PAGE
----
Credit Card Interest Rates Hit New Highs

Credit card companies are up to their old tricks.

With the last of new credit card laws scheduled to go into effect this February, banks are doing just as predicted - finding new ways to charge credit customers.

On the bright side, the legislation is already helping consumers in a few key areas. You may have already noticed that you're receiving bills far in advance of the due date, making it easier to avoid those outrageous late fees. And if worse comes to worst and you do make a late payment, you still have 60 days to pay up before you're punished with a higher interest rate (previously, banks could jack up your rate if you were as much as an hour past cut off time on the due date).

But here's the catch. Though your credit card company can't raise your rate on existing balances for no reason, they will be able to raise rates on variable rate cards or on future balances of any card - sometimes to as high as 80 percent!

Yes, you read it right, First Premier Bank will debut a 79.9% APR credit card next year, according to the Associated Press. That's on top of a $75 annual fee and a $29 fee for exceeding the $300 credit limit.

First Premier is a subprime credit issuer, meaning they'll often give you a card even if you have bad credit. Pre-reform, cardholders were required to pay $250 a year in fees in exchange for their credit account. But since those unfair fees will no longer fly, First Premier instead increased its formerly 9.9% rate seven times over. That means credit customers will be paying $20 a month in interest for a $300 balance. Imagine how much you'd be paying with a $1,000 balance - or more.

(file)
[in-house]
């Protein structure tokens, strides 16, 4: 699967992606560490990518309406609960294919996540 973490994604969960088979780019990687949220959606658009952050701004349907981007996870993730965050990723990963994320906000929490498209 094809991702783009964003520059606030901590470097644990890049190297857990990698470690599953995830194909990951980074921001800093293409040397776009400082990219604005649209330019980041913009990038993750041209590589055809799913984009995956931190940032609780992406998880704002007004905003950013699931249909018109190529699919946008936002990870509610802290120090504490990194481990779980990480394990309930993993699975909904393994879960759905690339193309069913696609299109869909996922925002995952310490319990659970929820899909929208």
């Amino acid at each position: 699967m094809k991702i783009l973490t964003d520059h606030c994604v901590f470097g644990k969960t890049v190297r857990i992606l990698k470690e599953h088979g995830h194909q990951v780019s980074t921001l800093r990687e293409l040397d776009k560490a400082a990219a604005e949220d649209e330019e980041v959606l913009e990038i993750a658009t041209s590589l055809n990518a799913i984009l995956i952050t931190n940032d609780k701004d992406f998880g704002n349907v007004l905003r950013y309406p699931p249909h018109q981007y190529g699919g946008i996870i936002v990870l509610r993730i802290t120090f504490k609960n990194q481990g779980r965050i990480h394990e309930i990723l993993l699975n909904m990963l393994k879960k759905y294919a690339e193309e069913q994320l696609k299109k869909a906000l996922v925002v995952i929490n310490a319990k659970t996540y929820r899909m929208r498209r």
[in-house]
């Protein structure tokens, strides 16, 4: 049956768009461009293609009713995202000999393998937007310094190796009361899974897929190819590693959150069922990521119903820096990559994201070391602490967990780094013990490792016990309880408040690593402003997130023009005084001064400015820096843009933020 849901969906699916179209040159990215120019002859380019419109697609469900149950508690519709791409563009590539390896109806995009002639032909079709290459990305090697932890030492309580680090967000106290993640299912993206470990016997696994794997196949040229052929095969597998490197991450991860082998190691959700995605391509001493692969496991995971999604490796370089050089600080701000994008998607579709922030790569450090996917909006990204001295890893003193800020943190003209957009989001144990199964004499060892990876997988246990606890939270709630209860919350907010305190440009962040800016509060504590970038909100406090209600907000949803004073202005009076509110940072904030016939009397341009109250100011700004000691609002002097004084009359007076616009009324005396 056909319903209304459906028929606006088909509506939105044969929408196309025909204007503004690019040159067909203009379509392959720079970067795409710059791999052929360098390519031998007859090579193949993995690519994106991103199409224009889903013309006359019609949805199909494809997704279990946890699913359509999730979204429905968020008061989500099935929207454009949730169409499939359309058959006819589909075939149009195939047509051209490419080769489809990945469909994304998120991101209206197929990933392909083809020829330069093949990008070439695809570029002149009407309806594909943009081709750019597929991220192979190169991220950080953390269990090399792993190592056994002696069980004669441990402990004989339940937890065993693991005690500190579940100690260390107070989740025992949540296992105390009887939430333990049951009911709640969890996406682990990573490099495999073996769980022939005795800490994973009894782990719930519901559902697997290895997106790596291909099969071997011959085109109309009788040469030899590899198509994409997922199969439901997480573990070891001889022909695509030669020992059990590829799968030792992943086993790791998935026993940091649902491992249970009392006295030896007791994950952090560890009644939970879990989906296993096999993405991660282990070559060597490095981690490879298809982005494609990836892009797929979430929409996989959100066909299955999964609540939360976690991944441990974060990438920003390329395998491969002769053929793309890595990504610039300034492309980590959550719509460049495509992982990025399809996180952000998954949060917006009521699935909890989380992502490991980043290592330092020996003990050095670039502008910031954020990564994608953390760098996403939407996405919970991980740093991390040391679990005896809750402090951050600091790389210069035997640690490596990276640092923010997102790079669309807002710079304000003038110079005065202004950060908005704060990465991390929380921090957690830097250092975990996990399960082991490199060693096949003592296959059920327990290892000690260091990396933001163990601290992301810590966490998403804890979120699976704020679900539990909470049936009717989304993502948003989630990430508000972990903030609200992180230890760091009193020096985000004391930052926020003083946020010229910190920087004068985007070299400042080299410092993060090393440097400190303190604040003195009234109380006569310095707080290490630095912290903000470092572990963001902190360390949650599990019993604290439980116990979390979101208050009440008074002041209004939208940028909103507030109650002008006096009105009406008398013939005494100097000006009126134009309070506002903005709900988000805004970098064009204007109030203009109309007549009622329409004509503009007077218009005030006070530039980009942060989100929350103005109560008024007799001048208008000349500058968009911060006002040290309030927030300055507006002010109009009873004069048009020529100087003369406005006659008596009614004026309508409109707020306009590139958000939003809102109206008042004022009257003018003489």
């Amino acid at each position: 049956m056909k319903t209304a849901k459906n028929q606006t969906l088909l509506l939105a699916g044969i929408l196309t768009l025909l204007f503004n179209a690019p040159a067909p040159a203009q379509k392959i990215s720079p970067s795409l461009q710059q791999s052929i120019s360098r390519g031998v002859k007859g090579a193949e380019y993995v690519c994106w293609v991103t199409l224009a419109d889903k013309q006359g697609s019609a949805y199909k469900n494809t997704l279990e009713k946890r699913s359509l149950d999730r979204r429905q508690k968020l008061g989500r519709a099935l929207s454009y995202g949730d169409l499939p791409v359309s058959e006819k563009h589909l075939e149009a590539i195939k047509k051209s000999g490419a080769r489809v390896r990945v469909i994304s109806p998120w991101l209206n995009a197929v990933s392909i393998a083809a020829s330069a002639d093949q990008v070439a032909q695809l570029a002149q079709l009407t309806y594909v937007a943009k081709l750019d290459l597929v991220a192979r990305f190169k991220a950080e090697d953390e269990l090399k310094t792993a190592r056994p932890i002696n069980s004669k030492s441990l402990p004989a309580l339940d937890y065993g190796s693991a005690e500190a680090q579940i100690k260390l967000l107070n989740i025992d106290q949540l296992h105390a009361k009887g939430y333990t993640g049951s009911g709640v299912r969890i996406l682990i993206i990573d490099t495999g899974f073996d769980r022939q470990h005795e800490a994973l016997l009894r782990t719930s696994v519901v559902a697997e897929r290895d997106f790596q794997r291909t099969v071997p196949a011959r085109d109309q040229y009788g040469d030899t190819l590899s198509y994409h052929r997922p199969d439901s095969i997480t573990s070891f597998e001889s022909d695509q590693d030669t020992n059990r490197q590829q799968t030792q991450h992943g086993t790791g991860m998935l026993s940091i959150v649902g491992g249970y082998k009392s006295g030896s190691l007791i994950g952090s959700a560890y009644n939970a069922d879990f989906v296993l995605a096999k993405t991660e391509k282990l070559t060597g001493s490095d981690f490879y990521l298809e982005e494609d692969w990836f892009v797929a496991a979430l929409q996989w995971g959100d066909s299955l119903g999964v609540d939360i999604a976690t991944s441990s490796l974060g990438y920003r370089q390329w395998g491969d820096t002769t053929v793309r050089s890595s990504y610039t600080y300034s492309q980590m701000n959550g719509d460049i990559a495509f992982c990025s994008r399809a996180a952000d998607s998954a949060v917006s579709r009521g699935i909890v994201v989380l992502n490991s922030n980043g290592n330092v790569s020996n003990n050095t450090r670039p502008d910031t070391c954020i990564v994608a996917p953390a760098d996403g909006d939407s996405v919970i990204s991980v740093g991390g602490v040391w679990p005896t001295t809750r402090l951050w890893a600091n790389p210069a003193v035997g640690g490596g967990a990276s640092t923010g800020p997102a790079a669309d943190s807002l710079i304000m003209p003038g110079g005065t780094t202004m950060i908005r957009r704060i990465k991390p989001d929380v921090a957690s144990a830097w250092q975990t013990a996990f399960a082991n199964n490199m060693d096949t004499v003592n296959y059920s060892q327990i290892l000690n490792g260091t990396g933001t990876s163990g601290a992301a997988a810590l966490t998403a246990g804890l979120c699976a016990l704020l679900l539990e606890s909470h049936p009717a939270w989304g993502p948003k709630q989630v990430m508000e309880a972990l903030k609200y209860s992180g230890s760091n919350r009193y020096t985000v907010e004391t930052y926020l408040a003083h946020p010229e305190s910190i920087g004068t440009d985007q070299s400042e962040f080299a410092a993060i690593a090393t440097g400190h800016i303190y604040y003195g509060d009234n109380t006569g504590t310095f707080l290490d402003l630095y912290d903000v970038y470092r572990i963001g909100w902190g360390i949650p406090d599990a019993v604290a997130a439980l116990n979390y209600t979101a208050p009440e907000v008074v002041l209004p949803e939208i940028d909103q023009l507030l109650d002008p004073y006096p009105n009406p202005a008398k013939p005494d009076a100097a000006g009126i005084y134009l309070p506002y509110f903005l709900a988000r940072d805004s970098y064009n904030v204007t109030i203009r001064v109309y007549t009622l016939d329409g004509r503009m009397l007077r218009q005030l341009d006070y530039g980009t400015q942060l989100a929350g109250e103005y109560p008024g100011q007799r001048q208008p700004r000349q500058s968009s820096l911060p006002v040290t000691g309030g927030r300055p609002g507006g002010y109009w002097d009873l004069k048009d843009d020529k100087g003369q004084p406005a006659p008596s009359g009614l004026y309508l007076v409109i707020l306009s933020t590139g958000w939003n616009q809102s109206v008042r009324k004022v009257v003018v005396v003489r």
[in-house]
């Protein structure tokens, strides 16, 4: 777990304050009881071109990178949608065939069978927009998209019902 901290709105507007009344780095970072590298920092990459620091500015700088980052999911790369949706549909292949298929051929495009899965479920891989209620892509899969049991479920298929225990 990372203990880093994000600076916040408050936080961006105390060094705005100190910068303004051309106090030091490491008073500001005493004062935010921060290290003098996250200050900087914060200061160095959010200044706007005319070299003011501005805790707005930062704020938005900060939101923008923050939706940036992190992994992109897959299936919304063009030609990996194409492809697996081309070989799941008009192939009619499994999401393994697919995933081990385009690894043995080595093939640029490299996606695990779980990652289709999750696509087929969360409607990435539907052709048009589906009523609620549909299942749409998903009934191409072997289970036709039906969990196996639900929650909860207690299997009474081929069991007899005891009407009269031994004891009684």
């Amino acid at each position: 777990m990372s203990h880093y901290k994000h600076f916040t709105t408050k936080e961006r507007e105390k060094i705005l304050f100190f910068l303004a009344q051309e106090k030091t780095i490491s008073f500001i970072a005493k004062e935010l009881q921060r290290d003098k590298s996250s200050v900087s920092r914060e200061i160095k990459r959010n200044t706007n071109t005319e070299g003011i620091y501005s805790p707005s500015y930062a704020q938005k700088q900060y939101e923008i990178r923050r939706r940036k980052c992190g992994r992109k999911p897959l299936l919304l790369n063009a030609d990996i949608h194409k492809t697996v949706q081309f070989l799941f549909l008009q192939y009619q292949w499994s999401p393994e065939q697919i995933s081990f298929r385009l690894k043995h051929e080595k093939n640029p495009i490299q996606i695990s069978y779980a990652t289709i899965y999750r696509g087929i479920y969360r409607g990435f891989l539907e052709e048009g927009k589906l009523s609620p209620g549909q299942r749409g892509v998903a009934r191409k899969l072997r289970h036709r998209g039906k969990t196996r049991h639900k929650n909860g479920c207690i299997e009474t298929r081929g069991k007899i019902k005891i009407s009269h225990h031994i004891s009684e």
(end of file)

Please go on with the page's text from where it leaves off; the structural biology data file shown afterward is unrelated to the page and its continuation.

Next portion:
If there was ever a reason to cut back on credit, this is it. Instead of looking to credit reform to make using credit easier, why not let it help you wean yourself off the plastic? With more time to pay each month and more restrictions for creditors, there's no better time to get the ball rolling and start paying down that debt. If a too-large debt is sinking your finances, nip the problem in the bud before sky-high interest rates make things worse. Bankruptcy can make it possible.

Find out how bankruptcy can make paying off even the largest of debts possible when you sign up for a free one-on-one debt analysis with a Chicago bankruptcy lawyer. Start the new year off right with a fresh financial start.

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